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Small Business Advancement National Center
College of Business Administration University of Central Arkansas Box 5018 201 Donaghey Ave. Conway, AR 72035-000 1 Phone: (501) 450-5300 Fax: (501) 450-5360 http://www.sbaer.uca.edu
Table of Contents
Purposes of a Business Plan
Why Start a Business?
Business Loan Basics
When Meeting With a Lender If Your Loan is Rejected
How Much Do You Want Your Banker to Know About You? Now, Let's Get Started! First Pages Executive Summary
7 9 9 11
Management & Employees
Recruitment Managing Performance How to Motivate Employees
15 17 18
Marketing Basics Advertising and Public Relations The Competition Location Selection Operations & Suppliers
19 21 22 23 24
Loan Request Financials
Balance Sheet Operating Statement Personal Financial Statement Tips for Preparing Cash Flow Statements Cash Flow Statement
28 30 32 34 34
Essential Operating Data
Table of Contents
Points to Remember about Ratios
Buying a Business Frequently Asked Questions Glossary About Us: The Small Business Advancement National Center
Purpose and Heritage Office Hours and Online Resources
40 41 45 47
Credits Arkansas Contacts for Information and Assistance Acknowledgements
49 50 55
Purposes of a Business Plan
Planning is your map to success in the business world. You need to write a business plan if you are: starting or buying a business financing or refinancing your business Much money is made then lost because one area of a business failed and dragged the positive parts down with it. Your plan helps you find hidden business flaws and makes you think carefully about each phase of your business. It is important that you write your business plan. Why?
1. 2. 3. 4. It forces you to take an objective, critical, unemotional look at you business in its entirety. The finished product, the business plan, is an operating tool which will help you to manage your business and work effectively toward its success. It communicates your ideas to others and provides the basis for the financial proposal. You will gain in-depth knowledge about your business which will make it easy to answer lenders’ questions
The process of writing your business plan will show you what is involved in mak ing your business work successfully. You will also save money. A business plan prepared by an accountant or attorney can cost you thousands of dollars. **Examples of different parts of a business plan will appear throughout this plan. Sections of these forms will be numbered for your convenience with additional comments.
Why Start a Business?
Starting and managing a business takes motivation, desire and talent. It also takes research and planning. Like a chess game, success in small business starts with decisive and correct opening moves. And although initial mistakes are not fatal, it takes skill, discipline and hard work to regain the advantage. To increase your chance for success, take the time up front to explore and evaluate your business and personal goals. Then use this information to build a comprehensive and well-thought-out business plan that will help you reach these goals. The process of developing a business plan will help you think through some important issues that you may not have considered yet. Your plan will become a valuable tool as you set out to raise money for your business. Before starting out, list your reasons for wanting to go into business. Some of the most common reasons for starting a business are: • You want to be your own boss. • You want financial independence. • You want creative freedom. • You want to fully use your skills and knowledge. Determine what business is right for you: • What do I like to do with my time? • What technical skills have I learned or developed? • What do others say I am good at? • Will I have the support of my family? • How much time do I have to run a successful business? • Do I have hobbies or interests that are marketable? Then you should identify the niche your business will fill. Conduct the necessary research to answer these questions: • What business am I interested in starting? • What services or products will I sell? • Is my idea practical and will it fill a need? • What is my competition? • What is my business' advantage over existing firms? • Can I deliver a better quality service? • Can I create a demand for my business? The final step before developing your plan is the pre-business checklist. You should answer these questions: • What skills and experience do I bring to the business? • What will be my legal structure? • How will my company's business records be maintained? • What insurance coverage will be needed? • What equipment or supplies will I need? • How will I compensate myself? • What are my resources? • What financing will I need? • Where will my business be located? • What will I name my business? Your answers will help you create a focused, well-researched business plan, which should serve as a blueprint. It should detail how the business will be operated, managed, and capitalized. 5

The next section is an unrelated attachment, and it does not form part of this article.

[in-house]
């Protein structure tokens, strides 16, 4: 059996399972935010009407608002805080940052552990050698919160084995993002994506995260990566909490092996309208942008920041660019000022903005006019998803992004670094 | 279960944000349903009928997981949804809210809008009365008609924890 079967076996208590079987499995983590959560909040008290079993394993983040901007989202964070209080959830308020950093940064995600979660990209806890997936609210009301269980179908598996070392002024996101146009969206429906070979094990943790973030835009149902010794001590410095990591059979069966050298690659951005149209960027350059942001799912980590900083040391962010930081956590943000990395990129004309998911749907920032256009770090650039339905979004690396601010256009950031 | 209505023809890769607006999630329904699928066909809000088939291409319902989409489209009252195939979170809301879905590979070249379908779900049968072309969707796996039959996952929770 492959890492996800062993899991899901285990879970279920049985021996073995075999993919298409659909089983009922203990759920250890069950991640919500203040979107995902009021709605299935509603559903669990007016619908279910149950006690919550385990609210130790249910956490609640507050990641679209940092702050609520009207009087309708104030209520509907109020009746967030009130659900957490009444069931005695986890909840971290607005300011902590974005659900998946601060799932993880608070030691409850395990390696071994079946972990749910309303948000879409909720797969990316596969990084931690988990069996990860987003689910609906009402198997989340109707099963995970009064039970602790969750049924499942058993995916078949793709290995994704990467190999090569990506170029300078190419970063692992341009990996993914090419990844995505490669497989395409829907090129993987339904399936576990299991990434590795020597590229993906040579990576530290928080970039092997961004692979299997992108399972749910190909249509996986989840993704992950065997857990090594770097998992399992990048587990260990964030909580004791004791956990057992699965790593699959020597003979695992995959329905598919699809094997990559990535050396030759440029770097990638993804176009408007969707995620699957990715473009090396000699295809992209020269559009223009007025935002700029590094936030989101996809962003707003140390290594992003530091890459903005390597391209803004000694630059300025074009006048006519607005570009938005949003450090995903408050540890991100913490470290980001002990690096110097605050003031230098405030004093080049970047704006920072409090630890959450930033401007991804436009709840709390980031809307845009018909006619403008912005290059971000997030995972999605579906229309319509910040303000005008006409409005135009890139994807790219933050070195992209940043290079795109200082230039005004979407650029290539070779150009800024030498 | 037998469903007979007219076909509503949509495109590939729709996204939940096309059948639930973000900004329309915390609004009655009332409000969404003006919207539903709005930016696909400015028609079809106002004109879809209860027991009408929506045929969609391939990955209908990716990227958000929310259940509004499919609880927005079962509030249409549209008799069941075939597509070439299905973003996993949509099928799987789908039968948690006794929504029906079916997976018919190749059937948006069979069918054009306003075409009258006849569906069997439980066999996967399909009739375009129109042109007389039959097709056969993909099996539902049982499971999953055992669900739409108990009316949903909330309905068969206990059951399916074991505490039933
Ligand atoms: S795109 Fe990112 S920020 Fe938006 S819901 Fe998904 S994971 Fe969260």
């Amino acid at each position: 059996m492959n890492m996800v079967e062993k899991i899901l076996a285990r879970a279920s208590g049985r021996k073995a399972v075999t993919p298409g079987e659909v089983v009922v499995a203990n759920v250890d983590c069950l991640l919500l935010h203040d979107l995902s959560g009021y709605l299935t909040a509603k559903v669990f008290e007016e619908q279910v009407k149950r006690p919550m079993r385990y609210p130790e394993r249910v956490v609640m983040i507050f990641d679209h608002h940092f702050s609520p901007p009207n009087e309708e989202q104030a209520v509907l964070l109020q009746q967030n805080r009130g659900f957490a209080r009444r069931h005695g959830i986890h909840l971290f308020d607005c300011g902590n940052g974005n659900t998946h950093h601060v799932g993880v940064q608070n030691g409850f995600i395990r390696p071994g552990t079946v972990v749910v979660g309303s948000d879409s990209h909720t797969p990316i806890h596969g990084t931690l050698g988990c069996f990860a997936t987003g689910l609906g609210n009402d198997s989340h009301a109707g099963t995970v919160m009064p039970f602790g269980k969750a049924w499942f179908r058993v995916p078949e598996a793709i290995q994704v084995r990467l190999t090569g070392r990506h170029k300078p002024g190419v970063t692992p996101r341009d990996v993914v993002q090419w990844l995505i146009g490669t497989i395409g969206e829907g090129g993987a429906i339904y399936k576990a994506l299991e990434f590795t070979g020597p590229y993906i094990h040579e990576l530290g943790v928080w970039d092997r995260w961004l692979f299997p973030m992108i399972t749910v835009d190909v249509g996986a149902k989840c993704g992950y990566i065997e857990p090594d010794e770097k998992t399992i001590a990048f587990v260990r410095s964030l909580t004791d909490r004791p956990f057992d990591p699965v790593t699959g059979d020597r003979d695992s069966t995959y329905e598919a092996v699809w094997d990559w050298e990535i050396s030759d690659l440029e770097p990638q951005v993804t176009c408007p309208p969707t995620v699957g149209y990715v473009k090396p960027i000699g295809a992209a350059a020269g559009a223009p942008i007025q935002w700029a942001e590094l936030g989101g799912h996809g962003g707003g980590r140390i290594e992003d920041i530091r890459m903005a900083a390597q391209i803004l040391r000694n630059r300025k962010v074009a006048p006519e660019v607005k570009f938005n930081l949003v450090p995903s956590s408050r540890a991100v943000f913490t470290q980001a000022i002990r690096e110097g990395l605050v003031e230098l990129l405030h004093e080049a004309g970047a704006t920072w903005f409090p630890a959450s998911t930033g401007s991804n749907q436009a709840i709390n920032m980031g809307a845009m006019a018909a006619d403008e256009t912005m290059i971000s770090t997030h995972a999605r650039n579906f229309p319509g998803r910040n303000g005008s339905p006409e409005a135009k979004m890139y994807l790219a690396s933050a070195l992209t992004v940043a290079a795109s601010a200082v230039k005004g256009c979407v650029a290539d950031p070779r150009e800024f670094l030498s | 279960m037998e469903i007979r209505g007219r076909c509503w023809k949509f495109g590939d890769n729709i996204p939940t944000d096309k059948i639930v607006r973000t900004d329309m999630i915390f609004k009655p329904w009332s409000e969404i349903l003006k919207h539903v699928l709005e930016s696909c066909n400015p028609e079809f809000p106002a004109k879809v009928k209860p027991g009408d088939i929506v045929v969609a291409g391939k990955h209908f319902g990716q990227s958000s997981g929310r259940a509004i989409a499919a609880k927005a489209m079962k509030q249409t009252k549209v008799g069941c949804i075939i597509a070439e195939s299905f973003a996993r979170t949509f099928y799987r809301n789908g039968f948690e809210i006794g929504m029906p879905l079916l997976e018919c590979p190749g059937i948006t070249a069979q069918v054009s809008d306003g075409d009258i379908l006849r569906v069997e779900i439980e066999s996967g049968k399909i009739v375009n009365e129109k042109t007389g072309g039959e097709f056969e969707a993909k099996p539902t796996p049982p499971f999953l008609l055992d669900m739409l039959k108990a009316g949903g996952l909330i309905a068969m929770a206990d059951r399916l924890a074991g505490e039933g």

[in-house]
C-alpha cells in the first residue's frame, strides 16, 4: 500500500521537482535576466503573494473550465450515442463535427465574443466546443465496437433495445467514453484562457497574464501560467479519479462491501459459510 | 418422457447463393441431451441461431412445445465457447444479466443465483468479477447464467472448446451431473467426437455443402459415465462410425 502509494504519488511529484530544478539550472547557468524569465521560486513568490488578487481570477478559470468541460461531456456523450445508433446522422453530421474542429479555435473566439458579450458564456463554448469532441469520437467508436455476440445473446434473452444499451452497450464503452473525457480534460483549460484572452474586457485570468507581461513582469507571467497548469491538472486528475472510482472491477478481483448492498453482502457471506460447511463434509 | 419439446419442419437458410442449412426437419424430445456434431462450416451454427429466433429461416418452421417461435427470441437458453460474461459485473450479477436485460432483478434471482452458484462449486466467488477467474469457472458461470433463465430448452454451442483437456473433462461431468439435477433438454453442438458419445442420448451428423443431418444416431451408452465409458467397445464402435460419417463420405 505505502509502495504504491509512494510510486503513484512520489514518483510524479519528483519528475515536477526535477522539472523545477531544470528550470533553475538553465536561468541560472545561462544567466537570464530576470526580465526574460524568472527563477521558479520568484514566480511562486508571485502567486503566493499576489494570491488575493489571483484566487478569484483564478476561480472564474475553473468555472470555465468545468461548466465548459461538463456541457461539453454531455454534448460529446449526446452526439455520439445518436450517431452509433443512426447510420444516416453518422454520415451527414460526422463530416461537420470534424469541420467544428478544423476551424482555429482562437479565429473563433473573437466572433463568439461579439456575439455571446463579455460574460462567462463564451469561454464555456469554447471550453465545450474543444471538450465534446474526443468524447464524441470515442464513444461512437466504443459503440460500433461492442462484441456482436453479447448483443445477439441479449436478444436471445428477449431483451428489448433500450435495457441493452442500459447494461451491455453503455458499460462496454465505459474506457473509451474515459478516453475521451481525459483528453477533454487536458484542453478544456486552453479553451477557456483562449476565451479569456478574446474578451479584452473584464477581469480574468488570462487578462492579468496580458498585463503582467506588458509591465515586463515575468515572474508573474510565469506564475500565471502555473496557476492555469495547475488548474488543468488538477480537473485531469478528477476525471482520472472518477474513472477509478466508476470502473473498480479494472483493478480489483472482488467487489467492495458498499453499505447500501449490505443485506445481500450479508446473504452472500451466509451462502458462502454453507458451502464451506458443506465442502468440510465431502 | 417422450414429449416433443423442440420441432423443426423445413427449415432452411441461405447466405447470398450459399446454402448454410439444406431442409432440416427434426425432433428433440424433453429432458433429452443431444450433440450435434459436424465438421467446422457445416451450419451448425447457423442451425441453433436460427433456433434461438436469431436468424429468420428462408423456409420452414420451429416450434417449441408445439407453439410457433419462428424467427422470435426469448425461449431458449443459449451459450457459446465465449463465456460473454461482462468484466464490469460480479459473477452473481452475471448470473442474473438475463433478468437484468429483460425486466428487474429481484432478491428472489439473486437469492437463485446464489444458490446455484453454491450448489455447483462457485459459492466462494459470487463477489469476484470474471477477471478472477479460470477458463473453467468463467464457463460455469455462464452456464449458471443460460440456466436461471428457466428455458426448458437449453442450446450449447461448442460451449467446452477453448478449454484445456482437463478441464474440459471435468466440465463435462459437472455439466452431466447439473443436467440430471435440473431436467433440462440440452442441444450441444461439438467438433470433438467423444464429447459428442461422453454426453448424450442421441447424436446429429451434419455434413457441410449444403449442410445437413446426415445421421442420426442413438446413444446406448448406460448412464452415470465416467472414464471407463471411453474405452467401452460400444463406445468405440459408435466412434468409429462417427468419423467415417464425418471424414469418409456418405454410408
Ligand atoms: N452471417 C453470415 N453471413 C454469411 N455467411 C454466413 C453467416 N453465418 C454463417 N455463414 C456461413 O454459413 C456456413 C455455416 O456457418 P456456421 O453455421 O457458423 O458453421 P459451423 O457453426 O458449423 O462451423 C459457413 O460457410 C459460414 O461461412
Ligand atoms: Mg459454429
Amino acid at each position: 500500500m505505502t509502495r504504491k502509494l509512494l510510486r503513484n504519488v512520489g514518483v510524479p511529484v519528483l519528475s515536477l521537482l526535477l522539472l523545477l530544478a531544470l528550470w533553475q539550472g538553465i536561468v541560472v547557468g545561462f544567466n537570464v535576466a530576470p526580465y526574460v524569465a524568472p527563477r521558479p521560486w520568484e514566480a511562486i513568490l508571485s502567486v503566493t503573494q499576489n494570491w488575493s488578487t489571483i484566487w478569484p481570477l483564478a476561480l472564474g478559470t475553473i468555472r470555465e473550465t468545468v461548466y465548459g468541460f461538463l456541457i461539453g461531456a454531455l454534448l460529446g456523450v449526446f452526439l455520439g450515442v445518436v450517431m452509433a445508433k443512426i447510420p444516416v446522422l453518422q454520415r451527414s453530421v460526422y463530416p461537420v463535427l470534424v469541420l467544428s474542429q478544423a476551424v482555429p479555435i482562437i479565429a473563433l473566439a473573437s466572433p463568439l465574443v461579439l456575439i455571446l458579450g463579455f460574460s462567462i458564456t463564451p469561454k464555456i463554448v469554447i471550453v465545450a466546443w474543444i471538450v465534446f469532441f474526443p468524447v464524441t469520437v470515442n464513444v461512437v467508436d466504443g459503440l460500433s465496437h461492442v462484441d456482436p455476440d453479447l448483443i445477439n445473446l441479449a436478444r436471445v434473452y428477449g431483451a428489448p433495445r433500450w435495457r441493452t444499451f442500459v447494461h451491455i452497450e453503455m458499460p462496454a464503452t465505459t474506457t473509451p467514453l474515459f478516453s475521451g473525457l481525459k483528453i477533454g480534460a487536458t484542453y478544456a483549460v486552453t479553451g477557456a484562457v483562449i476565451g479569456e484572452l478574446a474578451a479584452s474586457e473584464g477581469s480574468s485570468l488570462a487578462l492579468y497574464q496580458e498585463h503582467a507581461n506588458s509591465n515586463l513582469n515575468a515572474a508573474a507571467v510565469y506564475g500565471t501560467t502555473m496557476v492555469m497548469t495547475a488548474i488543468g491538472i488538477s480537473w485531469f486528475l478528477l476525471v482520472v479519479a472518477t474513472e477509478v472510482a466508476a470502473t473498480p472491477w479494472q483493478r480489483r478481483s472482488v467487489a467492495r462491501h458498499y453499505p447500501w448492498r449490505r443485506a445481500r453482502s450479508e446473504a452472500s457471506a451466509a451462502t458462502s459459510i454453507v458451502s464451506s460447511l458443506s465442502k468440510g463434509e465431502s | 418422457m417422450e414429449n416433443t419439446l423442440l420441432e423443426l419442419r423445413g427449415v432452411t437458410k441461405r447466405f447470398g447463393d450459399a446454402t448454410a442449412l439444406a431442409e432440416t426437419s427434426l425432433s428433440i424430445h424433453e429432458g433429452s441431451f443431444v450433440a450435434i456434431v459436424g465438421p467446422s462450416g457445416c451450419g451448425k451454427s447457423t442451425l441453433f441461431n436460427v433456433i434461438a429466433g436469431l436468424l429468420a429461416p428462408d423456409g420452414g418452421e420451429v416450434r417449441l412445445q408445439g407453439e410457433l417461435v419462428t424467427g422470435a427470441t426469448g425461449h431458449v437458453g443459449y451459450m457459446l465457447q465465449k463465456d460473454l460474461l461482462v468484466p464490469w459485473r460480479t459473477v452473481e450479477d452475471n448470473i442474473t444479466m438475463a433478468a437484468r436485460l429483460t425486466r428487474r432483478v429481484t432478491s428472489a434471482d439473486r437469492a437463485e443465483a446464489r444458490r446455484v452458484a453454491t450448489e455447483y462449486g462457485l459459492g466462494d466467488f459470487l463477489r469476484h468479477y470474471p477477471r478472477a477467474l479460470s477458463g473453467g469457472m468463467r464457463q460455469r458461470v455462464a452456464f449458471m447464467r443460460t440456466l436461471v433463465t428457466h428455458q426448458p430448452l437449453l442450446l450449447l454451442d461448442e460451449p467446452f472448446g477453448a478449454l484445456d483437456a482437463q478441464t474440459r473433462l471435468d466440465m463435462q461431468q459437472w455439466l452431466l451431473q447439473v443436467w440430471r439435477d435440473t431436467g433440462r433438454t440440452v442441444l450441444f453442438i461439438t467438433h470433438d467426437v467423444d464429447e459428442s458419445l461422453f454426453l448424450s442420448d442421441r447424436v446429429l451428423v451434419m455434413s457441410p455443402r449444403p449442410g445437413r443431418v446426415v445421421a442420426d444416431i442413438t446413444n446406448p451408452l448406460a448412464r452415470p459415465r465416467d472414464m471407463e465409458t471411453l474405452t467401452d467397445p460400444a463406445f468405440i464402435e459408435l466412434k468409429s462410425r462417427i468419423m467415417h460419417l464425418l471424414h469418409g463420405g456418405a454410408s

Business Loan Basics